(iv) determining by the processor module a biomechanical result based upon computer simulated loading of the bone-implant system based upon mesh-free analysis of the bone-implant model, wherein the biomechanical result includes data based on the displacement of the implant relative to the bone of bone-implant model.

Brief Description of the Drawings

[0067]
The present invention will become more fully understood from the following detailed description of a preferred but non-limiting embodiment thereof, described in connection with the accompanying drawings, wherein:
[0068]
Figure 1 shows a representation of the dichotomy of mesh-based systems as utilized in biomechanical bone-system of the prior art and mesh-free system as applicable to the present invention;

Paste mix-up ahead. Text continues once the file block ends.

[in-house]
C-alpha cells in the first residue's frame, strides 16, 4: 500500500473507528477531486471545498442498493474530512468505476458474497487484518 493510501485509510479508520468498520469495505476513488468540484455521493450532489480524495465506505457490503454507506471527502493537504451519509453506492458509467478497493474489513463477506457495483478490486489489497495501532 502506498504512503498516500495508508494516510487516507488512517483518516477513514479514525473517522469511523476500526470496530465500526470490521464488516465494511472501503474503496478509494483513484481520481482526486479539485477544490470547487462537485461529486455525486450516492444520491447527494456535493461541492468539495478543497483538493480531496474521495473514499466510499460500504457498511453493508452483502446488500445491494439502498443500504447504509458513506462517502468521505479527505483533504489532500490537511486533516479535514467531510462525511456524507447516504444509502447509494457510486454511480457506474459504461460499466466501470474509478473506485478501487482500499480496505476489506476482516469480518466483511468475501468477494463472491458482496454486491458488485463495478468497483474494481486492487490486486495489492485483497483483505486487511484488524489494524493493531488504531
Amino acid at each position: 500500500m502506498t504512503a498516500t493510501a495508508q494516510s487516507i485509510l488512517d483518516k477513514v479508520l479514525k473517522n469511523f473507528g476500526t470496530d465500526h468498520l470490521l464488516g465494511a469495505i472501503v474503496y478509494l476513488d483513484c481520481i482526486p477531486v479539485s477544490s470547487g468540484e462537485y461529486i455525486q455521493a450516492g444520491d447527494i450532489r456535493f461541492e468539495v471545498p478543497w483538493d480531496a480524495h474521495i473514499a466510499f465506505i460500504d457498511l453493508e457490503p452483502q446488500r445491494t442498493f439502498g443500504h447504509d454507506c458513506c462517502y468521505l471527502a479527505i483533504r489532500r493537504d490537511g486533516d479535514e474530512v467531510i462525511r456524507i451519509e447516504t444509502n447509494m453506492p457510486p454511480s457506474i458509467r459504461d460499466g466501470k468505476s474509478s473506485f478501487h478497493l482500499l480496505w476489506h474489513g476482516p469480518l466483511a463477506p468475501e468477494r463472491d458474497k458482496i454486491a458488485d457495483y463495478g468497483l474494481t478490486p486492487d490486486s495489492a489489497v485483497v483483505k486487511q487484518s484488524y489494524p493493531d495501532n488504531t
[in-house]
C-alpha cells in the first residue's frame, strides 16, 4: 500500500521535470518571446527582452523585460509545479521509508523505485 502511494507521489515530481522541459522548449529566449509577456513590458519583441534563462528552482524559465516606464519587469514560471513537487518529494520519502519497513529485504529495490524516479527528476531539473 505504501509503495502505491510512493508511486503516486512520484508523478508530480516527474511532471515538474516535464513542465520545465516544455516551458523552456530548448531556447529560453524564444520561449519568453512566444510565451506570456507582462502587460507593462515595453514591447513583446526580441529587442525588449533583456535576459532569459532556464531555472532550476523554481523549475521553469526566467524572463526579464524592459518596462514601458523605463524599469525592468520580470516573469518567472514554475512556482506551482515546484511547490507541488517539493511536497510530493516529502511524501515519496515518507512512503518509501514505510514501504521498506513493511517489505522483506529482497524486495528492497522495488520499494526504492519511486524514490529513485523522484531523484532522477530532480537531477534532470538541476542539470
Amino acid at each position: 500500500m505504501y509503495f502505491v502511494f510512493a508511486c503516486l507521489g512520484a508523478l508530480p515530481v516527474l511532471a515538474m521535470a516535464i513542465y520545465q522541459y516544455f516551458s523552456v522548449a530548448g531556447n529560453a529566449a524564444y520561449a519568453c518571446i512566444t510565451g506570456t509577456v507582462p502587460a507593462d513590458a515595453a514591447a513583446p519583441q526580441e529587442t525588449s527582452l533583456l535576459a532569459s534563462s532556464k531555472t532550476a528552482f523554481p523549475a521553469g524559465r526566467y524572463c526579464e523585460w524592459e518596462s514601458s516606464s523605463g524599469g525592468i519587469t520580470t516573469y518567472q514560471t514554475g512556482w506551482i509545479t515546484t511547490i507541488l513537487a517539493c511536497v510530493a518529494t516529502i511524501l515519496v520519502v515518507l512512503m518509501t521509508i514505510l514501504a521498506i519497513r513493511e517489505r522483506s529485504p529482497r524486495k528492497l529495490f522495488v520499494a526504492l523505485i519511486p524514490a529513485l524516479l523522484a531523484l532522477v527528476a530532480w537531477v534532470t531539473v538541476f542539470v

[0069]
Figure 2a shows a flow diagram of the method of the present invention;
[0070]
Figure 2b shows a schematic representation of the system of the present invention for implementation of the method of the present invention of Figure 2a;
[0071]
Figure 3a to Figure 3e show an illustrative example of a system according to the present invention, when utilized as a surgical planning implementation;
[0072]
Figure 4a and 4b show and experimental comparison between a mesh-based modelling method of FEA of the prior art in Figure 4a in and the experimental model using polyurethane foam as artificial bone in Figure 4b using an indenter with a flat tip;
[0073]
Figure 4c and 4d show and experimental comparison between a mesh-based modelling method of FEA of the prior art in Figure 4c in and the experimental model using polyurethane foam as artificial bone in Figure 4d using an indenter with a conical tip;